In 1992, the Water Technology Centre took up a World Bank supported project for understanding the tolerance mechanisms of crops in drought and thermal stress environments. The project aims at evaluating the importance of stress proteins, osmotic adjustment and ability to keep green leaves (leaf senescence) for drought tolerance in wild and cultivated wheat, chickpea and sorghum. This study includes the relationship between drought tolerance and drought induced proteins. The later proteins include dehydrins, responsive to abscissic acid (RAB) protein, and water stress proteins (WSP). This four­year project has a budget of US$ 7 million.
Production of drought­tolerant varieties is also studied at the IARI's Nuclear Research Laboratory. It was reported that the relative drought tolerance of wheat genotypes can be assessed quickly by measuring the leaf water spin­lattice relaxation time (a method to determine the plant water status and water availability in different plant tissues) at tillering stage under either irrigated or stressed conditions. The specific relaxation times of 20 varieties of wheat with different drought tolerance levels was measured in vivo with the help of low­resolution nuclear magnetic resonance.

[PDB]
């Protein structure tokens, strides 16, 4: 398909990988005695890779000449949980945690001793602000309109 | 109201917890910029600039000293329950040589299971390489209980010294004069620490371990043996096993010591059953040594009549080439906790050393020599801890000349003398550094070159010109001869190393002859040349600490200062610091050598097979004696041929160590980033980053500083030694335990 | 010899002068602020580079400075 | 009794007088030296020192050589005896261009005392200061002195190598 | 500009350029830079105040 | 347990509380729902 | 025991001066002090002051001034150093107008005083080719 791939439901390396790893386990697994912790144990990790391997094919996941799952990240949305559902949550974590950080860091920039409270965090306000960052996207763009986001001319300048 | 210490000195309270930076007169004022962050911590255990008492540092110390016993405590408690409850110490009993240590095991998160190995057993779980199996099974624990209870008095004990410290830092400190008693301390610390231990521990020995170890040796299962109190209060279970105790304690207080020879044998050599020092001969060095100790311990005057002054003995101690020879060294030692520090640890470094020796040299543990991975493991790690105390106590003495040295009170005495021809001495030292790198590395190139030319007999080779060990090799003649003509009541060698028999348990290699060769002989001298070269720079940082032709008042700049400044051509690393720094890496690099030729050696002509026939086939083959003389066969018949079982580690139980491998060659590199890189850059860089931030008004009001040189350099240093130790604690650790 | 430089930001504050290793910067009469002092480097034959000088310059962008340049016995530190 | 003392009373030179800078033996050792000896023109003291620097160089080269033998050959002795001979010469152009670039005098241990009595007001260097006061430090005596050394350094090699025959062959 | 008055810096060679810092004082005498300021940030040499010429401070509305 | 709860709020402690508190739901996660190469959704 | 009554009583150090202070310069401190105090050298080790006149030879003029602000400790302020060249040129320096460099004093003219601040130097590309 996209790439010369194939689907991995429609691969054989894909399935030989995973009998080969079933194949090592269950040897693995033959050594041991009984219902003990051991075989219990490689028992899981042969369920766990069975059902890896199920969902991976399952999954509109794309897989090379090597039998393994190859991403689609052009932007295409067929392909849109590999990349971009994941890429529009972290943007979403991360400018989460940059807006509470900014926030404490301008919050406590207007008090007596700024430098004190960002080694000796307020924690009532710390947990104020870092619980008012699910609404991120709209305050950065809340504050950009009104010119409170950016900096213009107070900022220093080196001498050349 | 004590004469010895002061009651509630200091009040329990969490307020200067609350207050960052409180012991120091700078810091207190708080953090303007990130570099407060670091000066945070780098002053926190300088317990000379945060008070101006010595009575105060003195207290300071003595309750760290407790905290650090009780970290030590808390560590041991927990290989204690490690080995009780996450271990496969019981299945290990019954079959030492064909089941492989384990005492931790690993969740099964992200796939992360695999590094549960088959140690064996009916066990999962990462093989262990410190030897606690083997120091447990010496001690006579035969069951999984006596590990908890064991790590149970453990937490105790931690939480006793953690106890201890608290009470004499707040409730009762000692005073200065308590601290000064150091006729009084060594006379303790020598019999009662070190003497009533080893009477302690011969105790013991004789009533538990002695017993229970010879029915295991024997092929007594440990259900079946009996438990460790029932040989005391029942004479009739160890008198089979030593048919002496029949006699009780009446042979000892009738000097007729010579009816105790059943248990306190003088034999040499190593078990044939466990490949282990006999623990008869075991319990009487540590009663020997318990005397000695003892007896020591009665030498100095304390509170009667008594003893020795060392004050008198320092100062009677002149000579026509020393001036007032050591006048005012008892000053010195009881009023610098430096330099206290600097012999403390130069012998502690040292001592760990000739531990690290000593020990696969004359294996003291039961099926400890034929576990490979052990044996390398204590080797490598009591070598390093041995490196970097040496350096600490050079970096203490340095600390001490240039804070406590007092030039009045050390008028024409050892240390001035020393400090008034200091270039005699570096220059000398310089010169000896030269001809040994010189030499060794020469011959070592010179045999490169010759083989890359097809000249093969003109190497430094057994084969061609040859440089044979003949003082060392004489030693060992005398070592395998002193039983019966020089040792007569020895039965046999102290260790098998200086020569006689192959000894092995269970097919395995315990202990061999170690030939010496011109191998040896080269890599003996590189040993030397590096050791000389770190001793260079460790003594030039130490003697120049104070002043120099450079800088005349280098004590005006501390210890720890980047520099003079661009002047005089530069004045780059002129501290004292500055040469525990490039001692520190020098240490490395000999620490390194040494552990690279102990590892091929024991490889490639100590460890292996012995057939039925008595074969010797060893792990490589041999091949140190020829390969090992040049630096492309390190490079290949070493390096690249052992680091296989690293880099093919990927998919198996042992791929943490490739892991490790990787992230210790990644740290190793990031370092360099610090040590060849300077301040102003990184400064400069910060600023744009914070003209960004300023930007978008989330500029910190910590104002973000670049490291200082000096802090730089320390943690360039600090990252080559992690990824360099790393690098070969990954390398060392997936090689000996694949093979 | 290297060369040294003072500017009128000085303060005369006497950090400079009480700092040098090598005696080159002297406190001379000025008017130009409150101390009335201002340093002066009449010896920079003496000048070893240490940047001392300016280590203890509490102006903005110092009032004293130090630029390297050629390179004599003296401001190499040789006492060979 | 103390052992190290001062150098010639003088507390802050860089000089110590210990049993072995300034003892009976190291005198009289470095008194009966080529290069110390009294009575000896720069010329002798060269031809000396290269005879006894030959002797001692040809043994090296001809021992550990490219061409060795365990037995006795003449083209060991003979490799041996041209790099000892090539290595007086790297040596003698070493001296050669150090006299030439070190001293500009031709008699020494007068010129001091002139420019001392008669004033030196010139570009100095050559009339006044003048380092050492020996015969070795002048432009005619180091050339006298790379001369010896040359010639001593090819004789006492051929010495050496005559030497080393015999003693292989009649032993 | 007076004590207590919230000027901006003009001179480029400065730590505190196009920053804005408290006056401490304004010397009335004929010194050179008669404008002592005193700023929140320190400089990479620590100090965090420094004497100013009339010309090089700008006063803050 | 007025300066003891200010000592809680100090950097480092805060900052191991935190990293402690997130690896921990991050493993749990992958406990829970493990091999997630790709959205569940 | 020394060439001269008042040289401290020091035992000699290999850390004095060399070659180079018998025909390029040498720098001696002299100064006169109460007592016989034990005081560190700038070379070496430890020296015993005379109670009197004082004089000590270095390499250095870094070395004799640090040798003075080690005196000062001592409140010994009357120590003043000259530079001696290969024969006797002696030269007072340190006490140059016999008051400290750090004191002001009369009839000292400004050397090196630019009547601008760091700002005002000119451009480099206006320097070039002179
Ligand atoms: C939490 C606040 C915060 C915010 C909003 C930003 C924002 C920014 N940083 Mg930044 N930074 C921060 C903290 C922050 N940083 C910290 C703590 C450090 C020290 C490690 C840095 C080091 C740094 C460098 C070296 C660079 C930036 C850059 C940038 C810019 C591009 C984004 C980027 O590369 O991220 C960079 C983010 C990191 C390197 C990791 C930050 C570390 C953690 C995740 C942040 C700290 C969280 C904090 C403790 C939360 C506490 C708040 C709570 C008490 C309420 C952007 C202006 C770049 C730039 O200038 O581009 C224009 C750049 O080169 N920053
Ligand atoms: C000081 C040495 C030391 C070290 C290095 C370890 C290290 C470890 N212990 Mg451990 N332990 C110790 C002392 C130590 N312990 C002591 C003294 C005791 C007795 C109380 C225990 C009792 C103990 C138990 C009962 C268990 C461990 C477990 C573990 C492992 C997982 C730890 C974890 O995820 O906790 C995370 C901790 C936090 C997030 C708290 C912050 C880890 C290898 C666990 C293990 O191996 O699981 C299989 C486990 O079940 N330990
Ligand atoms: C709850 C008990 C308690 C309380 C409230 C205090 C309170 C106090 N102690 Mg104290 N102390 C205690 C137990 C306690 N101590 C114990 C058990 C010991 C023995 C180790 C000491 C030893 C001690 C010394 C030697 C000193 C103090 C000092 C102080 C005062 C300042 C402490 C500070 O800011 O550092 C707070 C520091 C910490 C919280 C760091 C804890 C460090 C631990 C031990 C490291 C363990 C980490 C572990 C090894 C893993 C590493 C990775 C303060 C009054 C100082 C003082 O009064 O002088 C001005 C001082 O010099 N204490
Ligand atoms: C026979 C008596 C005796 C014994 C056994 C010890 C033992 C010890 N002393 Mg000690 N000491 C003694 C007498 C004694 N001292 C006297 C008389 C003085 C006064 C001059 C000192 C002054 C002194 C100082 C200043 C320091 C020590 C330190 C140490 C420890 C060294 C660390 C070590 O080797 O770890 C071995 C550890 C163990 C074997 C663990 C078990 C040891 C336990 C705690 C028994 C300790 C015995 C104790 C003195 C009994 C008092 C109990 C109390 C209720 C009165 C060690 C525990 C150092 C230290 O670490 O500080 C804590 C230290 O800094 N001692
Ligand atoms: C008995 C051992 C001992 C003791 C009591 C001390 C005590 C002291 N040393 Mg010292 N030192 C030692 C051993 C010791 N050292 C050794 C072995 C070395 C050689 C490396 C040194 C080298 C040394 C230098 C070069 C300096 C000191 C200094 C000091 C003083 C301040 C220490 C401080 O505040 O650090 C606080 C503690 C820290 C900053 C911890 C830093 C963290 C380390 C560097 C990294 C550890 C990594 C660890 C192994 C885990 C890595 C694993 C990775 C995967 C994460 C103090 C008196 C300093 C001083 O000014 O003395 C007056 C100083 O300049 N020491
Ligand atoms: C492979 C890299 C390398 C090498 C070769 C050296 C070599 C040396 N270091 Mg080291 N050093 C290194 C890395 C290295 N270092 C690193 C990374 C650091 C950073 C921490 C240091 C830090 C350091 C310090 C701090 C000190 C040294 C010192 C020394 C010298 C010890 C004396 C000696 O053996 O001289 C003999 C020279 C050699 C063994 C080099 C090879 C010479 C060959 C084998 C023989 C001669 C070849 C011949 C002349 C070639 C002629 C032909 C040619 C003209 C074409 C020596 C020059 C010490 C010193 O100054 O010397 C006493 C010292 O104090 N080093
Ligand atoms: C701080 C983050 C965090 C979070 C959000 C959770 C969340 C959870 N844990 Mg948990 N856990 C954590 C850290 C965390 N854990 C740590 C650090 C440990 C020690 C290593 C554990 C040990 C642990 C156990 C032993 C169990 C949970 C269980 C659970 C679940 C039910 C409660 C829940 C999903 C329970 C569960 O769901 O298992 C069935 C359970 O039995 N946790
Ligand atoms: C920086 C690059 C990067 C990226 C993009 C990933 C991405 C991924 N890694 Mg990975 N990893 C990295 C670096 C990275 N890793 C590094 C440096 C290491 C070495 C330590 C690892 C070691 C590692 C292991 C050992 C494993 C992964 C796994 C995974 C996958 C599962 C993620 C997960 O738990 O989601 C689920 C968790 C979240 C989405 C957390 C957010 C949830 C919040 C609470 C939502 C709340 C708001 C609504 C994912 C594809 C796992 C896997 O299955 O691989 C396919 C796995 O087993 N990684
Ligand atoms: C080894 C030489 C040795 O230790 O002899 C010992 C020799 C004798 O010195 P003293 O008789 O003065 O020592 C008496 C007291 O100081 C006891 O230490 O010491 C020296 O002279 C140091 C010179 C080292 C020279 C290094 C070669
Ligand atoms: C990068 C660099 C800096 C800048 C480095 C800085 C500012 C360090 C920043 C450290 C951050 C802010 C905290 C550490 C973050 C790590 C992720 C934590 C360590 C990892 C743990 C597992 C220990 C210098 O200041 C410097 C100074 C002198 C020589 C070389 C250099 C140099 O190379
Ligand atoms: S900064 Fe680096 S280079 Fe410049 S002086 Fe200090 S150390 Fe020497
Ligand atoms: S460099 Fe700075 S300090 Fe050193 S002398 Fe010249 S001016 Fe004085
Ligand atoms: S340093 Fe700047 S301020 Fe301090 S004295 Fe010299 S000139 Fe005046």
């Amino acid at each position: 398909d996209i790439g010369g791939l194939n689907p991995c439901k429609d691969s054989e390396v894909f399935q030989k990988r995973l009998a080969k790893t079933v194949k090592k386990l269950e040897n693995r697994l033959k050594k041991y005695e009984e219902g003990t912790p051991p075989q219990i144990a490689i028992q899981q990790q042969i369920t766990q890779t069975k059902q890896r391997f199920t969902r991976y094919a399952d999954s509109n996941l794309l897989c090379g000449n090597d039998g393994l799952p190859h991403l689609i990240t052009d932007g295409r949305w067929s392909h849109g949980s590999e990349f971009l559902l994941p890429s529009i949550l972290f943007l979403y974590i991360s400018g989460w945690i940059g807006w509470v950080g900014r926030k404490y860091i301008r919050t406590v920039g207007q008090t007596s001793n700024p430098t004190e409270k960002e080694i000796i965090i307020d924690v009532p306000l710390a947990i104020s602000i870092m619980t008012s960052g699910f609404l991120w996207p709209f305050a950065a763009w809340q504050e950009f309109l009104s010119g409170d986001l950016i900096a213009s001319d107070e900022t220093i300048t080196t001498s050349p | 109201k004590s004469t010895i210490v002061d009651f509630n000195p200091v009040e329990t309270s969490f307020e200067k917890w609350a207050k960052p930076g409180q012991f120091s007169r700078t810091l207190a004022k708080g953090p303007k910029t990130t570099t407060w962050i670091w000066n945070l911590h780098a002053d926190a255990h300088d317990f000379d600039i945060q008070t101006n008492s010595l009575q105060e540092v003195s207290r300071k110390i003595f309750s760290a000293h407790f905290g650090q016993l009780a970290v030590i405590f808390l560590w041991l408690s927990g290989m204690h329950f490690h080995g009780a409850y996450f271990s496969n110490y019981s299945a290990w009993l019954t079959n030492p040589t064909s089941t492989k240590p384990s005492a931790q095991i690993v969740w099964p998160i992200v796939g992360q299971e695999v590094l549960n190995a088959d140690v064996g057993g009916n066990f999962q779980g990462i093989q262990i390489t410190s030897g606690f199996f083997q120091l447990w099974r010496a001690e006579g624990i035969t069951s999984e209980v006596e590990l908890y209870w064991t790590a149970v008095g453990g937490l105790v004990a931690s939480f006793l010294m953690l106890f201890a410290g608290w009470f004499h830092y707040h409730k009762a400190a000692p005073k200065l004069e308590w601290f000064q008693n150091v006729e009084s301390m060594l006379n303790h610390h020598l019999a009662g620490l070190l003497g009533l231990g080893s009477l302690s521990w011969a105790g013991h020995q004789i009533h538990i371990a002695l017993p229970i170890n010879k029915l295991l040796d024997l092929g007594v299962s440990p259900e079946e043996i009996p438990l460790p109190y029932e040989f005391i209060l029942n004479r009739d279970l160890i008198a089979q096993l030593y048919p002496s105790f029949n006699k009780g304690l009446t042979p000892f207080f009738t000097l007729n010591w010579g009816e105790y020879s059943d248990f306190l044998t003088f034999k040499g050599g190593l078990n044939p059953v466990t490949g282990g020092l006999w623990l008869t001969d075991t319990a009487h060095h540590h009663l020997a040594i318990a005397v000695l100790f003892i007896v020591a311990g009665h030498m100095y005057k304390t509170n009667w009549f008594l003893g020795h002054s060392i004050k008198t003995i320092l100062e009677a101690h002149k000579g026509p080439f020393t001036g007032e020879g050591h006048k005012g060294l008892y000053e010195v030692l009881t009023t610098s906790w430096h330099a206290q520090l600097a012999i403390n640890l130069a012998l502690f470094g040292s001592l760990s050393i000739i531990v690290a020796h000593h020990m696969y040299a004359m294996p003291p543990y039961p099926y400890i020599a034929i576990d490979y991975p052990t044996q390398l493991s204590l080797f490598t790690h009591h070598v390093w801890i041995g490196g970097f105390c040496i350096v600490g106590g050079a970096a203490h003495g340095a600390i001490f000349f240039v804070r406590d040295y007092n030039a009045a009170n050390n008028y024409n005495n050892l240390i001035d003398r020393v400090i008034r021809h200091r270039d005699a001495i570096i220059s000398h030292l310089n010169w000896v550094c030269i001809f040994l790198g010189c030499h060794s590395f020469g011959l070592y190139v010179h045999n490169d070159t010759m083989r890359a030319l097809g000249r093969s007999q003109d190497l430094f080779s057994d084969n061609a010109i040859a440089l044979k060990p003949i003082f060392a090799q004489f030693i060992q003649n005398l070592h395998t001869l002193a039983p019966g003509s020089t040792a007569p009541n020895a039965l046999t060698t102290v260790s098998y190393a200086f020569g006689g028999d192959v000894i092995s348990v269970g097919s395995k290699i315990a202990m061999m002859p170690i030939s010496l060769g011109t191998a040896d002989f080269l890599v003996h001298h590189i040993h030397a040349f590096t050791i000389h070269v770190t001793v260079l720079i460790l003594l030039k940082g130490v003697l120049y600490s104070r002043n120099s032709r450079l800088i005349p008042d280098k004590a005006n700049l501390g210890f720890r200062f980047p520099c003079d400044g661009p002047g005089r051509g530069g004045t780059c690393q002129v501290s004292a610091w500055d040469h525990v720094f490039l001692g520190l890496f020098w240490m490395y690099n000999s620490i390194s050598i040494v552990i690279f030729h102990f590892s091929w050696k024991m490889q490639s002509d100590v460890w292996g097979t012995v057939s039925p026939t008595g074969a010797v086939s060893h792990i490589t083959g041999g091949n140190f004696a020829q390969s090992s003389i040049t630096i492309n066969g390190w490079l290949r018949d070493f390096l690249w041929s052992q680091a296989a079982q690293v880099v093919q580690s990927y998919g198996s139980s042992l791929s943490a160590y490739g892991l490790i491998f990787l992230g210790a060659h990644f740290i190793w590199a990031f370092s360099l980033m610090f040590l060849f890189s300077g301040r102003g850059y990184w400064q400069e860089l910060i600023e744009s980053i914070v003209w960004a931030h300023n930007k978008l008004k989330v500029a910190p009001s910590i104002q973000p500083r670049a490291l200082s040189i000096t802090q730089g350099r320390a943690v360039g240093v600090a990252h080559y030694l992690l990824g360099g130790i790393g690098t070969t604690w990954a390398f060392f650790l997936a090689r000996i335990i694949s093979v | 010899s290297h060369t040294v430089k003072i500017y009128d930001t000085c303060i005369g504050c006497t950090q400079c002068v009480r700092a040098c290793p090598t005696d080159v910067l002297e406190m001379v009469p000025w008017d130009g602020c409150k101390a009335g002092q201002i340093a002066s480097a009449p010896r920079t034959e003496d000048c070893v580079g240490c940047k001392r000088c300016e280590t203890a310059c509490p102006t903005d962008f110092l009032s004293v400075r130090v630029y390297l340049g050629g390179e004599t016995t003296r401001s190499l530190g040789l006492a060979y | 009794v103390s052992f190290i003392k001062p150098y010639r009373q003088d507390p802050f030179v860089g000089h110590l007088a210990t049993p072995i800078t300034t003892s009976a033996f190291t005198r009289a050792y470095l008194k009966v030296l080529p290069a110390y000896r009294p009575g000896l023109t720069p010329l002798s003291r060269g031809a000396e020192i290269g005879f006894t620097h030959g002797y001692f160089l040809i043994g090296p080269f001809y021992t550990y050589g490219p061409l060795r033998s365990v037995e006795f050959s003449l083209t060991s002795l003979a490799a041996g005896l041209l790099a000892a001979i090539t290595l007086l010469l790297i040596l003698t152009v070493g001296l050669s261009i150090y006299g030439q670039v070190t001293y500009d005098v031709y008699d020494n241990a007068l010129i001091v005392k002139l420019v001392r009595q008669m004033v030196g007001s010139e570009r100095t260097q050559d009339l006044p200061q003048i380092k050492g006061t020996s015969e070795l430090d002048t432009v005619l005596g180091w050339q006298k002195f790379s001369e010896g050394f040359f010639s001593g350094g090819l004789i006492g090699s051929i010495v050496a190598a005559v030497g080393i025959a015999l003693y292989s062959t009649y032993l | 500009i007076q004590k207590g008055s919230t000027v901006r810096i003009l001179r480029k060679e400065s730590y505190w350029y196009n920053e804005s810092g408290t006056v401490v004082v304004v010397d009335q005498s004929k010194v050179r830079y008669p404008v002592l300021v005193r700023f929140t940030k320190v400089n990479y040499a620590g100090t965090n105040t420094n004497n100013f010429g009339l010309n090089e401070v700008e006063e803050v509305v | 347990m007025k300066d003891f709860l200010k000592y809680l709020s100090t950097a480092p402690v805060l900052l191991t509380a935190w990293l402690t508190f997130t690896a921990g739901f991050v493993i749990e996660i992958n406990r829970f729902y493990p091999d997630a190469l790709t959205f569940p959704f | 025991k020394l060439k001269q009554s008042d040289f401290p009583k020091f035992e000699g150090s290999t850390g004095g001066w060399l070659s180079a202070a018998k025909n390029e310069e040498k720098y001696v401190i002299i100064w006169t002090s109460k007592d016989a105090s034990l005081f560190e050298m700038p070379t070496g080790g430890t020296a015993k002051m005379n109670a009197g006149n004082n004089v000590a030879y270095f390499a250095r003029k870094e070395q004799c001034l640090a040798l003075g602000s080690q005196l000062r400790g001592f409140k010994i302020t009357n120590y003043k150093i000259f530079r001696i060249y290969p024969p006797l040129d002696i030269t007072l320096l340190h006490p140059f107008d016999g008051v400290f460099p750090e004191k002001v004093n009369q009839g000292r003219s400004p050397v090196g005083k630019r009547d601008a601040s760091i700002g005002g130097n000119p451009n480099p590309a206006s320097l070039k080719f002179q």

At the International Crops Research Institute for the Semi­Arid Tropics (ICRISAT), Hyderabad, South India, drought tolerance research has been carried out on sorghum, pearl millet and groundnut. Groundnut is an important source for edible oil. India's groundnut production suffered a decrease in production because of adverse weather conditions during a critical crop stage in the 1991­1992 season.